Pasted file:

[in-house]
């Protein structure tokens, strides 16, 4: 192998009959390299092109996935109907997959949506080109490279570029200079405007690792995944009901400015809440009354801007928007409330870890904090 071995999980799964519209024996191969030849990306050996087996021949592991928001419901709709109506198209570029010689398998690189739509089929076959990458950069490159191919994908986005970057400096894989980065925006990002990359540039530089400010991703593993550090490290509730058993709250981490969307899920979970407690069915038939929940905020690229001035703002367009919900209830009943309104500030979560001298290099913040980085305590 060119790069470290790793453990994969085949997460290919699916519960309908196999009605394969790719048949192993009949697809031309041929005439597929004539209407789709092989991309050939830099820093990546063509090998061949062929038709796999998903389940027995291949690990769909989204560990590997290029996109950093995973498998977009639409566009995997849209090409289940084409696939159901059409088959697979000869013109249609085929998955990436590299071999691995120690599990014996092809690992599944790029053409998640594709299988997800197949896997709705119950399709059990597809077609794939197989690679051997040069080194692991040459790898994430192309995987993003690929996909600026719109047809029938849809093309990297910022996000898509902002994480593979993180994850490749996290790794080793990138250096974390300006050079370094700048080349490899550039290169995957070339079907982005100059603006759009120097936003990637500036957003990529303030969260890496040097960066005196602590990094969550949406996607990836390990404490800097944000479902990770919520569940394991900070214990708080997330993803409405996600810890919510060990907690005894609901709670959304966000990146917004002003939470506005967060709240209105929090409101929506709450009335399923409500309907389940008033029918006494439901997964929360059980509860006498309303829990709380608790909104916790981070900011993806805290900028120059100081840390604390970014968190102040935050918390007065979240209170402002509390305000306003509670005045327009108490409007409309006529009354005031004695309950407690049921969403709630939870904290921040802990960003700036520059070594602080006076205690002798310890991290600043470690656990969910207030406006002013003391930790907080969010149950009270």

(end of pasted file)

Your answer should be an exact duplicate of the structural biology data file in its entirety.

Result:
[in-house]
């Protein structure tokens, strides 16, 4: 192998009959390299092109996935109907997959949506080109490279570029200079405007690792995944009901400015809440009354801007928007409330870890904090 071995999980799964519209024996191969030849990306050996087996021949592991928001419901709709109506198209570029010689398998690189739509089929076959990458950069490159191919994908986005970057400096894989980065925006990002990359540039530089400010991703593993550090490290509730058993709250981490969307899920979970407690069915038939929940905020690229001035703002367009919900209830009943309104500030979560001298290099913040980085305590 060119790069470290790793453990994969085949997460290919699916519960309908196999009605394969790719048949192993009949697809031309041929005439597929004539209407789709092989991309050939830099820093990546063509090998061949062929038709796999998903389940027995291949690990769909989204560990590997290029996109950093995973498998977009639409566009995997849209090409289940084409696939159901059409088959697979000869013109249609085929998955990436590299071999691995120690599990014996092809690992599944790029053409998640594709299988997800197949896997709705119950399709059990597809077609794939197989690679051997040069080194692991040459790898994430192309995987993003690929996909600026719109047809029938849809093309990297910022996000898509902002994480593979993180994850490749996290790794080793990138250096974390300006050079370094700048080349490899550039290169995957070339079907982005100059603006759009120097936003990637500036957003990529303030969260890496040097960066005196602590990094969550949406996607990836390990404490800097944000479902990770919520569940394991900070214990708080997330993803409405996600810890919510060990907690005894609901709670959304966000990146917004002003939470506005967060709240209105929090409101929506709450009335399923409500309907389940008033029918006494439901997964929360059980509860006498309303829990709380608790909104916790981070900011993806805290900028120059100081840390604390970014968190102040935050918390007065979240209170402002509390305000306003509670005045327009108490409007409309006529009354005031004695309950407690049921969403709630939870904290921040802990960003700036520059070594602080006076205690002798310890991290600043470690656990969910207030406006002013003391930790907080969010149950009270």